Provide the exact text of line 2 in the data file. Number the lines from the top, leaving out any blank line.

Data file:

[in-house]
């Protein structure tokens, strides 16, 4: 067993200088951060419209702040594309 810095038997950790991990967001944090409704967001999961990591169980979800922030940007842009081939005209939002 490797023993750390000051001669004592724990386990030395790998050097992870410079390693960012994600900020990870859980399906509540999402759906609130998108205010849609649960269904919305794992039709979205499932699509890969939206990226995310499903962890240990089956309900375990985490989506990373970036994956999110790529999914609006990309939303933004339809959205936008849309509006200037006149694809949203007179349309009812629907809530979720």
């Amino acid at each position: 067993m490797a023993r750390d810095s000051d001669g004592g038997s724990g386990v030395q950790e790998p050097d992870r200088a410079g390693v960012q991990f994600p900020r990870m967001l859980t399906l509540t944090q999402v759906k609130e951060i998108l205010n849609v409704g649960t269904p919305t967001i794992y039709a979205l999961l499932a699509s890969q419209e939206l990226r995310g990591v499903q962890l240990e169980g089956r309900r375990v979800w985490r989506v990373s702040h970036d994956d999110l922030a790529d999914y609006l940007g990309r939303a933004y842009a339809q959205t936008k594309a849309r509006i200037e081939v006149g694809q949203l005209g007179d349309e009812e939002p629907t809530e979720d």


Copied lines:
């Protein structure tokens, strides 16, 4: 067993200088951060419209702040594309 810095038997950790991990967001944090409704967001999961990591169980979800922030940007842009081939005209939002 490797023993750390000051001669004592724990386990030395790998050097992870410079390693960012994600900020990870859980399906509540999402759906609130998108205010849609649960269904919305794992039709979205499932699509890969939206990226995310499903962890240990089956309900375990985490989506990373970036994956999110790529999914609006990309939303933004339809959205936008849309509006200037006149694809949203007179349309009812629907809530979720």